I’ve had my nose in a bunch of books lately in regards to novel structure and the nit-grit oft-ignored parts of creating a polished story. All of that used to seem about as romantic and creative as scraping the walls of a septic tank, so back when I finished my first novel, I just ignored it. Much like I would ignore anyone who told me to scrape the walls of a septic tank.
My approach to editing used to be something like this:
(Brian Regan had it right when he asked why we think it’s a good idea to hand a kid something sharp, spin them around till they almost puke, and then turn them loose in a crowd of children.)
The point is, I had a goal, but I was so spun around I wouldn’t have been able to tell you if I was headed toward it or the mountains of Nepal. My first revision consisted of not much more than retyping my first draft with some minor edits. And everyone’s neck got several puncture wounds.
In case you’re wondering, that’s not how you edit a manuscript. My problem was that no one told me how to go about editing a manuscript. I’d never heard the word “structure” in regards to stories in my life. In fact, I was at the point where I still kept a handy list of synonyms for said.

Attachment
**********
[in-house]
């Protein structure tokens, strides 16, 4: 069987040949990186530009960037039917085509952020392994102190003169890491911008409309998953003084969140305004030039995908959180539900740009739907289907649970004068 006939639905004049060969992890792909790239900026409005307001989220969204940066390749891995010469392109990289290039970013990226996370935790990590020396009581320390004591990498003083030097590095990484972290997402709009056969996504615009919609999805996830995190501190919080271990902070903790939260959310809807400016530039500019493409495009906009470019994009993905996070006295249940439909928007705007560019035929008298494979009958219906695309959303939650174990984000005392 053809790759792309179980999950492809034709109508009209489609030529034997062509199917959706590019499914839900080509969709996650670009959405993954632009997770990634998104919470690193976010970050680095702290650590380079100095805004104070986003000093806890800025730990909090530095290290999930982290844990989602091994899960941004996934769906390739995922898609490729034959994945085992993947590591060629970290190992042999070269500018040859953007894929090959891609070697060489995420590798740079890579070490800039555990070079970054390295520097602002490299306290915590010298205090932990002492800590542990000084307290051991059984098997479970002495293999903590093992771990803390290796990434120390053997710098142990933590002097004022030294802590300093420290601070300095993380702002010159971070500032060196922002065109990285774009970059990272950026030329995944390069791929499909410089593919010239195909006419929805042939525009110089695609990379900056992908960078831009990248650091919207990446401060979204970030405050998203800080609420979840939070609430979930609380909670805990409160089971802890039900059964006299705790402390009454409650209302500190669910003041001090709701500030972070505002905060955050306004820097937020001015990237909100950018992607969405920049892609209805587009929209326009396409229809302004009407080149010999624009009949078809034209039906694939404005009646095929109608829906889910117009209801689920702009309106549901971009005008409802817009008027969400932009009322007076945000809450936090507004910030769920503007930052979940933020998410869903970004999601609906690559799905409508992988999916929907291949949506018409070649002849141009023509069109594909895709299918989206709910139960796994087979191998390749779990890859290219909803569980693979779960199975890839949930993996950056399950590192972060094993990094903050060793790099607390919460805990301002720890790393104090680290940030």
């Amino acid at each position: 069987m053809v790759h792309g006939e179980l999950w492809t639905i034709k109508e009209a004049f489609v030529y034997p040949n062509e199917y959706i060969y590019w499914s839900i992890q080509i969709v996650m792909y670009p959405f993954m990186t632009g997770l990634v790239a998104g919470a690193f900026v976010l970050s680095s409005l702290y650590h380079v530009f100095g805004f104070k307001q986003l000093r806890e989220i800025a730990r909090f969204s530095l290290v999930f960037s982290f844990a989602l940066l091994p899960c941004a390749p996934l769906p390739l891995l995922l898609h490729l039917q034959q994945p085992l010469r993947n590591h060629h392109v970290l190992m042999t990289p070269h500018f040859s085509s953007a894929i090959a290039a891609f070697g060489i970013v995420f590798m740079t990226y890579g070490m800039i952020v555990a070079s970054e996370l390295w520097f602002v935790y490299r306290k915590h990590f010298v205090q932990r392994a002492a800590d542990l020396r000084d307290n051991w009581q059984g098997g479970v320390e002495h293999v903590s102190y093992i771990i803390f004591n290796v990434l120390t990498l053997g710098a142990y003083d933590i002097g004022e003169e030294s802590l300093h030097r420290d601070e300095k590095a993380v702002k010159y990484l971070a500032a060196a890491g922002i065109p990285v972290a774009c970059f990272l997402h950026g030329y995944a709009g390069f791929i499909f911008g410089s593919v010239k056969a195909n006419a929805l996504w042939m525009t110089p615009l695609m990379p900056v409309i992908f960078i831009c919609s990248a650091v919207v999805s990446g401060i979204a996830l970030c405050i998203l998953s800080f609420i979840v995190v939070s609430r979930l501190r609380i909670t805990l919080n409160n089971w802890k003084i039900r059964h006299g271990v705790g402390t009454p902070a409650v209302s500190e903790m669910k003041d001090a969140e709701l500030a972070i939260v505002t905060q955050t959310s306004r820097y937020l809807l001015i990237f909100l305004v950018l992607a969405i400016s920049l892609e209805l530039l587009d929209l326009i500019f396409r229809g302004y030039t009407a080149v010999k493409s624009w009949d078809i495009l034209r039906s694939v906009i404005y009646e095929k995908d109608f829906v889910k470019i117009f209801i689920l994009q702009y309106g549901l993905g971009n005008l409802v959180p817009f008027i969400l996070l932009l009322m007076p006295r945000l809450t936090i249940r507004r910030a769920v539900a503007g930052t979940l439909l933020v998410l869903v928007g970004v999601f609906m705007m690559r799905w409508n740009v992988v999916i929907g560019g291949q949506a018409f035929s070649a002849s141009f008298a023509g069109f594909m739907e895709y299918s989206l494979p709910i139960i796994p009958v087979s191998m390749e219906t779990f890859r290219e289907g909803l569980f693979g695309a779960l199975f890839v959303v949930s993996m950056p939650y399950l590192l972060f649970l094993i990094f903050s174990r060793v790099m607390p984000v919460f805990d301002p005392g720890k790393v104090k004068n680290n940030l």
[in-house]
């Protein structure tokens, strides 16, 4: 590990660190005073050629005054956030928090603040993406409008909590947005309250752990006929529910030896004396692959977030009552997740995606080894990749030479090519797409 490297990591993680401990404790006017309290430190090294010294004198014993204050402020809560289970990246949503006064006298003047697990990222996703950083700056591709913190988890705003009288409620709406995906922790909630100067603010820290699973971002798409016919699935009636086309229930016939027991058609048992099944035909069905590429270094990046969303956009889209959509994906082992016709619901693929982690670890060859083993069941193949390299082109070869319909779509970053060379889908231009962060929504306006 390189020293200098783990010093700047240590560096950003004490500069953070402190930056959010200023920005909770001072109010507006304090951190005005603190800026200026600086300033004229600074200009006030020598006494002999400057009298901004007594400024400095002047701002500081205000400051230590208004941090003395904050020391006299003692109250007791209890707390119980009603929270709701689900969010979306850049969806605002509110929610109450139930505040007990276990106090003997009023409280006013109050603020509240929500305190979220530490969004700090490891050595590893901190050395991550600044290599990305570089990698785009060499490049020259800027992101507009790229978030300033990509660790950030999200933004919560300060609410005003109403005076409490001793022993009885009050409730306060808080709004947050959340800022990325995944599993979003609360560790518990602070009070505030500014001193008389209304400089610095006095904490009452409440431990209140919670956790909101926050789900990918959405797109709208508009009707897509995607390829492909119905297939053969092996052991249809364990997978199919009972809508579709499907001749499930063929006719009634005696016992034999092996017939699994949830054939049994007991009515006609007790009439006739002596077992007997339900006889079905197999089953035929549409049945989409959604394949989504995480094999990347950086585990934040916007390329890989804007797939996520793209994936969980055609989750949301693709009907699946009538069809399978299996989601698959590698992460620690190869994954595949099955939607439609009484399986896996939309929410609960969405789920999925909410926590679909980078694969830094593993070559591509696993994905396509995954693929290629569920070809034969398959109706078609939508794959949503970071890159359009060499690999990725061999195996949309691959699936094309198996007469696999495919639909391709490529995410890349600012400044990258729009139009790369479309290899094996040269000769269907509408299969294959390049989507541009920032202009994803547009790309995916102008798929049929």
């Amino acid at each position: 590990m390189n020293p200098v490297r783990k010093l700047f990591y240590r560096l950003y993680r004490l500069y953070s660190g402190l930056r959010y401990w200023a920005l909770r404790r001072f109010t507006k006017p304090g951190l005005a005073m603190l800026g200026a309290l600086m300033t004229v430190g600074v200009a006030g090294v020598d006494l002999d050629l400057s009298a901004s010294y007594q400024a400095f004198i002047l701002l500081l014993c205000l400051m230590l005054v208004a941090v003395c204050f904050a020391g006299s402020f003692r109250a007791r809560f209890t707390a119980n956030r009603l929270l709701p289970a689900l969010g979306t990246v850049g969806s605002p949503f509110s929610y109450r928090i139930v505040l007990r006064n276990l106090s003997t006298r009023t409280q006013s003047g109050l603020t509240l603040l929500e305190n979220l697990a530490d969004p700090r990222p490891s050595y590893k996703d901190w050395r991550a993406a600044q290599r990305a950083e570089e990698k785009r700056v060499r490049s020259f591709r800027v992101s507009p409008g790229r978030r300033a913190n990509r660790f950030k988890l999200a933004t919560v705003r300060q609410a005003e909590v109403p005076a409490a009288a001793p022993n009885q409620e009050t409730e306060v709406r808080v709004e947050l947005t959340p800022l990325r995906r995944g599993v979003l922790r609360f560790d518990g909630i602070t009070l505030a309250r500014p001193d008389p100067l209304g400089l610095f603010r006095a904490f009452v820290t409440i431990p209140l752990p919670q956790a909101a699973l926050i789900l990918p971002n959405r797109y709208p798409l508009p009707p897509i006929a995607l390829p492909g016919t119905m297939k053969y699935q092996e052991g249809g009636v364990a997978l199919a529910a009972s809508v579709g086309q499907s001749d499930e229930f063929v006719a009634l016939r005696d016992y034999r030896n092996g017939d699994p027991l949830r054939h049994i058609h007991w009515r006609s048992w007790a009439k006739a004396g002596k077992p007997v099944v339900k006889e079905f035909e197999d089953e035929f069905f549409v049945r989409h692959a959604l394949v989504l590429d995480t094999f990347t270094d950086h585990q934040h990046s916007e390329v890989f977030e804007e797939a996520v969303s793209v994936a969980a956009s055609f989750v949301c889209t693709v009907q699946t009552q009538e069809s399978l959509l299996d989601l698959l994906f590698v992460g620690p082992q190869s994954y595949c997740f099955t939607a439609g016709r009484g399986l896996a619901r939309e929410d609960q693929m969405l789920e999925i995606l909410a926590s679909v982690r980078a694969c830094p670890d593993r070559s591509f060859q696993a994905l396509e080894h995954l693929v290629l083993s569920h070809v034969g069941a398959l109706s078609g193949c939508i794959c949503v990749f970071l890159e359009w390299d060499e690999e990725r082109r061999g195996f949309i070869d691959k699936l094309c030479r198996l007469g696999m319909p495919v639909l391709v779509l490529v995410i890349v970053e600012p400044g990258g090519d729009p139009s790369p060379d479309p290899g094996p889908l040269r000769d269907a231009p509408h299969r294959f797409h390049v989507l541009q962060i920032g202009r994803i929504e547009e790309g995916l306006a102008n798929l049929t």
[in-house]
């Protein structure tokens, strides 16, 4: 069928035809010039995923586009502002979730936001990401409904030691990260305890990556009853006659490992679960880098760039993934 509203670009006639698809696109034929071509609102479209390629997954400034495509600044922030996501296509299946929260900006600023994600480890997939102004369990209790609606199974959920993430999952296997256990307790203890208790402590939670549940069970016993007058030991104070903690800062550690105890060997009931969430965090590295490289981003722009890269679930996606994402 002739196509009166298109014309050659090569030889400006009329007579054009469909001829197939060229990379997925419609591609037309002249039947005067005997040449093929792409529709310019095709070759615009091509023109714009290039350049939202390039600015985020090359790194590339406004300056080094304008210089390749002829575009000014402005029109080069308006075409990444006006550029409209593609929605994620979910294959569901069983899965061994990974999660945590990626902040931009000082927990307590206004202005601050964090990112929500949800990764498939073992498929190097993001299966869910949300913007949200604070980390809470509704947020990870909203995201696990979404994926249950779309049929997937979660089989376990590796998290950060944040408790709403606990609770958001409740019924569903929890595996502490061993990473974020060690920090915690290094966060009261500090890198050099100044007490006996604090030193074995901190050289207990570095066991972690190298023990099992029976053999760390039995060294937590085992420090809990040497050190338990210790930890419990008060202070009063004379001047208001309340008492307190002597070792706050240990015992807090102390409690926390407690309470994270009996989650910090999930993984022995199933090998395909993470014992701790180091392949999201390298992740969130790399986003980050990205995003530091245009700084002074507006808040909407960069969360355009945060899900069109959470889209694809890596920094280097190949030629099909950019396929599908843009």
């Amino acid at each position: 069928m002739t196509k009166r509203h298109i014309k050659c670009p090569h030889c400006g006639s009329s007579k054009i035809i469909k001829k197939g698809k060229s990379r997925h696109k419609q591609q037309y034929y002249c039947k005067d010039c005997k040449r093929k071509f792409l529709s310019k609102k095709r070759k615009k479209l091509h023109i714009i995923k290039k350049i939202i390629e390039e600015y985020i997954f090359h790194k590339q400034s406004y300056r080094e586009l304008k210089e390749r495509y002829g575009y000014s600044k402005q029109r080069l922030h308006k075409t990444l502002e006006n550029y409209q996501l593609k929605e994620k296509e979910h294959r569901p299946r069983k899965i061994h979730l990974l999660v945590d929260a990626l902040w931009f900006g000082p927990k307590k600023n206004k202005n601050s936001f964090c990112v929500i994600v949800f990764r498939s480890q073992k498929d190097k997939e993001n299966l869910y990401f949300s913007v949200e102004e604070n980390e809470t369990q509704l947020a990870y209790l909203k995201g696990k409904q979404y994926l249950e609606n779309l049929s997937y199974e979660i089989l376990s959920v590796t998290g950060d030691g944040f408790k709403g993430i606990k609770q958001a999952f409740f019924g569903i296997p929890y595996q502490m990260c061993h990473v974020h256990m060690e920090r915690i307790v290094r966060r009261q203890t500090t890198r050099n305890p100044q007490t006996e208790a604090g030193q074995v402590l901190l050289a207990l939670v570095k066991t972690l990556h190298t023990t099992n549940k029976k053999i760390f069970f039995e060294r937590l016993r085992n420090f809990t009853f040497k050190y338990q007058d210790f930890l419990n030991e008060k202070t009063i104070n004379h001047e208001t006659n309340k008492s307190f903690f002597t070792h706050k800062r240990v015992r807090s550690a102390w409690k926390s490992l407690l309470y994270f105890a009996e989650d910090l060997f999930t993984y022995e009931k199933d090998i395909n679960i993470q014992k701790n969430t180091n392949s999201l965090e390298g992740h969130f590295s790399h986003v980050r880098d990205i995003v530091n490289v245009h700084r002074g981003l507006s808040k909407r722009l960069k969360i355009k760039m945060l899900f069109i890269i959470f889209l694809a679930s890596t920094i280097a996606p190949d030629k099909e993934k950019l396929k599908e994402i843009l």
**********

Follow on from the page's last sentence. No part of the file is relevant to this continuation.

My third and fourth revisions weren’t much better. I gleaned a little bit from contact with other writes in the interim, but my draft remained relatively unchanged. I got some advice from other unpublished writers, and it took me several years to understand that most of that advice was about as effective as flinging septic tank scrapings at a nuclear bomb.
I made a blood oath to myself that this time would be different. No more blindfolded neck puncturing. No more wandering around hoping my tail would miraculously wind up on the donkey.
I needed direction. I needed a plan. I needed a hug.
The lovely Kourtney Heintz introduced me to Margie Lawson’s lecture packets, and I’ve spent this month going through the Deep Self-Editing packet, which includes her EDITS system (a sparkling color-coded process to see what your novel needs), rhetorical devices, and chock full of relevant information. I’m also going through Donald Maass’s Writing the Breakout Novel Workbook, which is pretty much analogous to slashing at the flanks of all the shite in a first draft with a machete.
I’ve doffed my blindfold for something much more important, much more diabolical.
Part of the problem with self editing is that it’s damn nigh impossible to be objective about your work. And you can’t edit well if you can’t manage to finagle a bit of objectivity. Objectivity in self editing is like searching for the Hope Diamond in a minefield.
The only way to disable those mines and get the Hope Diamond AND mold a mess of a first draft into a stellar example of writing is to have a plan. Essentially, you have to know what the fuck you’re doing when you wade into the combat zone.
I know, I know, all plans can vanish when there are bullets, tear gas, and explosions. But you still need one. Or five.
The plan is threefold.
Behold the plan.